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AI Startup CEO Criticizes Effective Altruism Movement for ‘Self-Righteousness’ 

Cohere, AI, artificial intelligence

In a letter addressed to his staff, Aidan Gomez, the CEO of artificial intelligence (AI) startup Cohere, expressed his criticism of the effective altruism movement. 

Gomez argued against what he perceived as the movement’s “self-righteousness” and cautioned against extreme actions driven by such thinking, Bloomberg reported Wednesday (Nov. 22), citing a copy of the letter it had seen. 

Cohere did not immediately reply to PYMNTS’ request for comment. 

Bloomberg said in its report that a Cohere spokesperson confirmed the authenticity of the letter but declined to comment further. 

The effective altruism movement, which focuses on how to do the most good for humanity and often remarks on the potential dangers of AI, has gained influence in Silicon Valley and the AI industry over the past decade, according to the report. 

Its proponents include people who have served on the board of OpenAI, the report said. 

Gomez said the movement has become dogmatic and self-aggrandizing, per the report. He also highlighted concerns about individuals who believe they are uniquely qualified to benefit or save humanity, stating that they may be inclined to take extreme actions to achieve their goals.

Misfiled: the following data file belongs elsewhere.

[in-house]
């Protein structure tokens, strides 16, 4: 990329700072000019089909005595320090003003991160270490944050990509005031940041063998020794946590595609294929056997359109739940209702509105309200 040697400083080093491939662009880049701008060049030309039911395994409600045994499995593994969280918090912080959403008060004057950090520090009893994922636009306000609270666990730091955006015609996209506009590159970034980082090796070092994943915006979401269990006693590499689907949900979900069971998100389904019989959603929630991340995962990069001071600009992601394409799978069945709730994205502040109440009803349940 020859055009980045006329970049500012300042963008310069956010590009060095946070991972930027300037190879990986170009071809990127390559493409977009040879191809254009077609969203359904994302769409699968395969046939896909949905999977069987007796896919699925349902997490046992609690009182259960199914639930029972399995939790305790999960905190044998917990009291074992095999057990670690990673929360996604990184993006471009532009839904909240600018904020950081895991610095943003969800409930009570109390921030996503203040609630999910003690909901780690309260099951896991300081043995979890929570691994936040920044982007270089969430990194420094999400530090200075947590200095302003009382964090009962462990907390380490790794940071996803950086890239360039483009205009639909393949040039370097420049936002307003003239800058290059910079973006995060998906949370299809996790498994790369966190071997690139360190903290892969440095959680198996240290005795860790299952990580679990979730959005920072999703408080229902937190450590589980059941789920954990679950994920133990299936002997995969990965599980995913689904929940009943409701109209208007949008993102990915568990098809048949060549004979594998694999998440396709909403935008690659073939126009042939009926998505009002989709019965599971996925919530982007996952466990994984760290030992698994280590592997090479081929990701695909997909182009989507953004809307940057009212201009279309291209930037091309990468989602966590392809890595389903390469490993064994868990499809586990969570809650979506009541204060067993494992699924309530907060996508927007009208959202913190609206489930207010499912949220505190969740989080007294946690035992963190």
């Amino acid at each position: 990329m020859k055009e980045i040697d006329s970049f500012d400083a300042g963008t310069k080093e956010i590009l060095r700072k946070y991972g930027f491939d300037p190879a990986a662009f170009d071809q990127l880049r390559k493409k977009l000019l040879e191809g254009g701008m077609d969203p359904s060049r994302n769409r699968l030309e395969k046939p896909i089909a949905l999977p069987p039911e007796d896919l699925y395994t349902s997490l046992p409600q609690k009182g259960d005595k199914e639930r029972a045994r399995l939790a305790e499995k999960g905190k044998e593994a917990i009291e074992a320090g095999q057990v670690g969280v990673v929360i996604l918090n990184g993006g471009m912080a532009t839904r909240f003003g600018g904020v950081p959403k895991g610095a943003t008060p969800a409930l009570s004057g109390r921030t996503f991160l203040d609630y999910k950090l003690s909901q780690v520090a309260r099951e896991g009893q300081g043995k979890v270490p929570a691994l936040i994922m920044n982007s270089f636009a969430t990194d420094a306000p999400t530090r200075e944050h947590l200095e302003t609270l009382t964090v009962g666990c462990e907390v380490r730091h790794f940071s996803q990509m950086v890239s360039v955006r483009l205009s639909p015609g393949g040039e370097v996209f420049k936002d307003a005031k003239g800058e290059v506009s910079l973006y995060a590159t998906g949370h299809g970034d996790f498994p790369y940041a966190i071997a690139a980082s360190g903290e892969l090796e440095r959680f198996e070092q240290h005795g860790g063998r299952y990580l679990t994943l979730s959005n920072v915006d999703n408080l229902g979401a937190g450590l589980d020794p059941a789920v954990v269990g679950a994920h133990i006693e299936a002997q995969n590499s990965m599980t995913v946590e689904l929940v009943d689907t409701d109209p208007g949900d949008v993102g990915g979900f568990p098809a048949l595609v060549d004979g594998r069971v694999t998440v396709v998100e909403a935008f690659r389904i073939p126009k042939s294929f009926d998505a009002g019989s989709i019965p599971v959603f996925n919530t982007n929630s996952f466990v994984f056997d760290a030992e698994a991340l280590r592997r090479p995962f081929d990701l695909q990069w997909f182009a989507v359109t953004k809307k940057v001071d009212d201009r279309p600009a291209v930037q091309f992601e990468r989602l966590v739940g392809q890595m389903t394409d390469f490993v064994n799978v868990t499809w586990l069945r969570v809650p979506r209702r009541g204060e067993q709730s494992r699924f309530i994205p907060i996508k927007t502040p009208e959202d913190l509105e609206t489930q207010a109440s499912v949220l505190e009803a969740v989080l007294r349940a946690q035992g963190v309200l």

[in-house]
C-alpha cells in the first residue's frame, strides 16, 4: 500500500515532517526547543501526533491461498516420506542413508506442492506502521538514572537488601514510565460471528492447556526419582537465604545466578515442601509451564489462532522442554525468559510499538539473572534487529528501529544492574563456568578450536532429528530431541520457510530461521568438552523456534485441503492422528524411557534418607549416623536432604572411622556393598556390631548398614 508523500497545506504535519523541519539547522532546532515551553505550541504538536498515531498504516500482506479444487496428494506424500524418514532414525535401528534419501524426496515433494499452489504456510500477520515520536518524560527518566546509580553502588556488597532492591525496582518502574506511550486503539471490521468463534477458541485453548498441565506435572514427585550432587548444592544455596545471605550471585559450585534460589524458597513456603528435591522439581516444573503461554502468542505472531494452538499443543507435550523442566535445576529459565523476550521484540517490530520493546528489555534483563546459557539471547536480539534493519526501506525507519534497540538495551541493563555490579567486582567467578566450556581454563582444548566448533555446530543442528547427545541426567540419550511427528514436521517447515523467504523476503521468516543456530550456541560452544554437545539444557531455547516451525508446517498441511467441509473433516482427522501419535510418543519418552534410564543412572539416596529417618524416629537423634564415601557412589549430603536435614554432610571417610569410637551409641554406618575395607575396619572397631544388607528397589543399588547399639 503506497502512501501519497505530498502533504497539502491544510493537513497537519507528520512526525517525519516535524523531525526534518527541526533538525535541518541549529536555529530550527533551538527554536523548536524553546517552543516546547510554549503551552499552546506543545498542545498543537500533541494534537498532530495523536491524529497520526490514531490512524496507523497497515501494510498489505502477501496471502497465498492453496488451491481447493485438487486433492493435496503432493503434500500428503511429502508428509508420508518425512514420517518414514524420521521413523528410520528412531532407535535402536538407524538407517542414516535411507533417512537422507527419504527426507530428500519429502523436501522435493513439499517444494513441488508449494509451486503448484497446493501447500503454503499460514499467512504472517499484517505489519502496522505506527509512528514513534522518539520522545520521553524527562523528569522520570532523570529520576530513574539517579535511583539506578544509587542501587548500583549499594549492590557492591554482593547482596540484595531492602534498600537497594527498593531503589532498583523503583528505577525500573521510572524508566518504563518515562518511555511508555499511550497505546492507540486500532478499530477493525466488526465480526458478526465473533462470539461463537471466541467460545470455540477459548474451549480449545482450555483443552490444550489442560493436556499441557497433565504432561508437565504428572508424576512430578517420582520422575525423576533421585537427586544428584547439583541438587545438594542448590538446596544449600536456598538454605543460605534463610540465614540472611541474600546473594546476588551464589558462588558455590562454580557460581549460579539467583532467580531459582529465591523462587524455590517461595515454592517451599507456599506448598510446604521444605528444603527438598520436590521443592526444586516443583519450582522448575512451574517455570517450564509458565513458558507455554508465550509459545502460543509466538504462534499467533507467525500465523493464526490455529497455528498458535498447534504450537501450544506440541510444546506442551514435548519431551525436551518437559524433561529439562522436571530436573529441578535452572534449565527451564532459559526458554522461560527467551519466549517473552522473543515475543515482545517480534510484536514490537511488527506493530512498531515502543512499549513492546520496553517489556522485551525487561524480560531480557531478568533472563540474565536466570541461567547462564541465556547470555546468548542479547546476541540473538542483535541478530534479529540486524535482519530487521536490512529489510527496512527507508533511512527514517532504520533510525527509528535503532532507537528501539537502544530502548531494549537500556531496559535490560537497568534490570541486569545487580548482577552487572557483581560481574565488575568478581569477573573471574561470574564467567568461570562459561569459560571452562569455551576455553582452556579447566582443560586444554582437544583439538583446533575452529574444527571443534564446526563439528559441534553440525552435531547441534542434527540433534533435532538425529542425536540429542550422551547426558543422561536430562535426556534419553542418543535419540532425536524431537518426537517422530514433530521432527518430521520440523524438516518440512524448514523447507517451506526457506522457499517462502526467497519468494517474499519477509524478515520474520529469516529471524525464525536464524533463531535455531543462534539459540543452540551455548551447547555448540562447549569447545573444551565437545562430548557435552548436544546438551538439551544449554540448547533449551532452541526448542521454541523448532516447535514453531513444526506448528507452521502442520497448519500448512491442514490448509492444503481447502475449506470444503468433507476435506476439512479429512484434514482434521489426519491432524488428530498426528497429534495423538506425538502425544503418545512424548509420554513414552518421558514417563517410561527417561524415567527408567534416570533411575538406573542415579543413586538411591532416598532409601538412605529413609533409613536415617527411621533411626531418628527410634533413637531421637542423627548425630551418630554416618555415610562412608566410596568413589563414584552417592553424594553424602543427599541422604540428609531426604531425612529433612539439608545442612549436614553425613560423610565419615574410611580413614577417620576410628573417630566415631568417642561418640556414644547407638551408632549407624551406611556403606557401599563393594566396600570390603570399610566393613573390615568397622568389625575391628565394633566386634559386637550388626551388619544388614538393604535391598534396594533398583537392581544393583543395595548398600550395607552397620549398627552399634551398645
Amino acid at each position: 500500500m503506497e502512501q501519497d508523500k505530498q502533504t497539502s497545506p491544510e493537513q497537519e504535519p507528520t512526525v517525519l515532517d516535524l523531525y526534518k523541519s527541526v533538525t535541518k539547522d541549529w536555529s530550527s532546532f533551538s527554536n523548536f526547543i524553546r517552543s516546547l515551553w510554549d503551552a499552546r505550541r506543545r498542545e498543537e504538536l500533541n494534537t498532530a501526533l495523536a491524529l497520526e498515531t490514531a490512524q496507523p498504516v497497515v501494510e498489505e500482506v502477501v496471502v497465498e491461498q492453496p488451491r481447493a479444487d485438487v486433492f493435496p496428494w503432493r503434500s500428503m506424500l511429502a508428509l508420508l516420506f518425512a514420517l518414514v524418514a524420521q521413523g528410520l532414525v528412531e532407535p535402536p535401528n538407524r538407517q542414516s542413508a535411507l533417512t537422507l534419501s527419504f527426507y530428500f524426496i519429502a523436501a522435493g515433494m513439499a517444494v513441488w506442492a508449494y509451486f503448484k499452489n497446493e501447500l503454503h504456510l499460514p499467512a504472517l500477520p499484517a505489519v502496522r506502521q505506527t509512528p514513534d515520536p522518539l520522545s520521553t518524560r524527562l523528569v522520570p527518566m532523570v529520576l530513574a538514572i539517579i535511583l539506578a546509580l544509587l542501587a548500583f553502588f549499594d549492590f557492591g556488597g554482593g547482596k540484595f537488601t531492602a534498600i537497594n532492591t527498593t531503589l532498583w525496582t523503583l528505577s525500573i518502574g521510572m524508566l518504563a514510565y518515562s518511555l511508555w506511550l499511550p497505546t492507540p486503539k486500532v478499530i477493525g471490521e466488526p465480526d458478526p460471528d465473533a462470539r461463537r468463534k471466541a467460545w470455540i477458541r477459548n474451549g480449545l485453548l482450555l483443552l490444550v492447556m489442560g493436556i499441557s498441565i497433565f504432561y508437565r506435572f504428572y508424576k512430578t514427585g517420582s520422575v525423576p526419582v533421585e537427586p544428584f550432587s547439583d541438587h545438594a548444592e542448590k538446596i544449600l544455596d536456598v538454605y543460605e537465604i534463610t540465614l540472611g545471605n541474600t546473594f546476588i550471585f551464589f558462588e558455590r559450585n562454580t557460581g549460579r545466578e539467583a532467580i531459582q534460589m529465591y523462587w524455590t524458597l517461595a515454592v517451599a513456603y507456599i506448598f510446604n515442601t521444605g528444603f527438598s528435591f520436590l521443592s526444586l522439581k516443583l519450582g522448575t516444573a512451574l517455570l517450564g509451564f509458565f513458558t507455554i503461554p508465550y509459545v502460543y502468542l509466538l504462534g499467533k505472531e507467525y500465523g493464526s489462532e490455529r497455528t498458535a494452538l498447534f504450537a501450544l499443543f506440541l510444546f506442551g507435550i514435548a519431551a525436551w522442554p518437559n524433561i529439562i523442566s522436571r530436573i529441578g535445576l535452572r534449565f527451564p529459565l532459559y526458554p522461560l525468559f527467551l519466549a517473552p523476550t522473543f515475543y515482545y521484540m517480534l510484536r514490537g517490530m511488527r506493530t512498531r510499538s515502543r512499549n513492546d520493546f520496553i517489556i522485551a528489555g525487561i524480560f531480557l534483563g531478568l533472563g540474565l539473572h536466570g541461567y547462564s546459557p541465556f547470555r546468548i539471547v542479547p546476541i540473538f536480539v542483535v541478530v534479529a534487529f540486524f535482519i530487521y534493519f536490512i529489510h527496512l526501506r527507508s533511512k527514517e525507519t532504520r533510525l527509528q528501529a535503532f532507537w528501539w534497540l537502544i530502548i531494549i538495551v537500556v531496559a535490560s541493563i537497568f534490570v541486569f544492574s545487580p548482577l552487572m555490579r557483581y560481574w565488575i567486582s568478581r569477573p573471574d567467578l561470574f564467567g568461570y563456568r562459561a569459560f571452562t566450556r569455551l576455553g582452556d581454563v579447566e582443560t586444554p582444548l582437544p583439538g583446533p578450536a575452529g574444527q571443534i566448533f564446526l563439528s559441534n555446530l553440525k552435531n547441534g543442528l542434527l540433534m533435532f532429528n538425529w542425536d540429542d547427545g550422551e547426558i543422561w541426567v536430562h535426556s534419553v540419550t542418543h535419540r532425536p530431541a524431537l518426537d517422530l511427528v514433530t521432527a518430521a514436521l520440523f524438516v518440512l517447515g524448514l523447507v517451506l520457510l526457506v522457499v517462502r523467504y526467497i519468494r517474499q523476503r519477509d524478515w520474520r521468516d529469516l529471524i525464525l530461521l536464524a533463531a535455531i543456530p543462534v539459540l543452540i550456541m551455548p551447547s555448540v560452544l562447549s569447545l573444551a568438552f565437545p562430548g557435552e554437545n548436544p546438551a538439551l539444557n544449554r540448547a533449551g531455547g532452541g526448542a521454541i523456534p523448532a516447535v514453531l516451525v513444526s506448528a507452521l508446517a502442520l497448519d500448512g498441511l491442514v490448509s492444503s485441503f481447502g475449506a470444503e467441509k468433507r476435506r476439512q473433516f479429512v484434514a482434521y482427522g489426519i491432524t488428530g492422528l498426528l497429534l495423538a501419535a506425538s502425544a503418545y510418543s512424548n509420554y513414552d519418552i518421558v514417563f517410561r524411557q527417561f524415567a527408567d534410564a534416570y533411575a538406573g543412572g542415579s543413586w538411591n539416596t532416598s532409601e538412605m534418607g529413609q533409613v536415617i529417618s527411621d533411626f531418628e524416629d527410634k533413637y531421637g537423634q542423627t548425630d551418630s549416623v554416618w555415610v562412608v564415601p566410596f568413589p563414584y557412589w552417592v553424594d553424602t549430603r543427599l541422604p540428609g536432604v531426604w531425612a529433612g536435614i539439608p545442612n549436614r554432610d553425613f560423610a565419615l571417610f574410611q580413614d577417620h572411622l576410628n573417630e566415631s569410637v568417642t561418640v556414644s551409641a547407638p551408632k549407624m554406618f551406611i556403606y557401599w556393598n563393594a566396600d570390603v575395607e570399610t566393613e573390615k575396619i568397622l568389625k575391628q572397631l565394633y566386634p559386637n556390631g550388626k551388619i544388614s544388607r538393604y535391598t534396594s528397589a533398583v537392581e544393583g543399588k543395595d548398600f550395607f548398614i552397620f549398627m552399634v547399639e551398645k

Similar concerns have been raised by others about the movement, citing instances where the “ends justify the means” thinking has led to harm, fraud and allegations of abuse, according to the report. 

Regarding the movement’s concern about potential dangers of AI, Gomez said that Cohere remains focused on its goals and is not distracted by scenarios of “doomsdays and terminators,” per the report. 

Gomez also criticized AI startups that have partnered with cloud providers, the report said. Cohere, as an AI startup, has had opportunities to receive significant investments from various cloud providers. However, Gomez emphasized that the company has chosen not to accept money with strings attached. Cohere is committed to maintaining its independence and not being tied to investors who require their funds to be recycled back into their own organizations. 

The effective altruism movement has long been adhered to within the tech industry, but was made famous to the general public by former FTX CEO Sam Bankman-Fried, PYMNTS reported on Monday (Nov. 20). 

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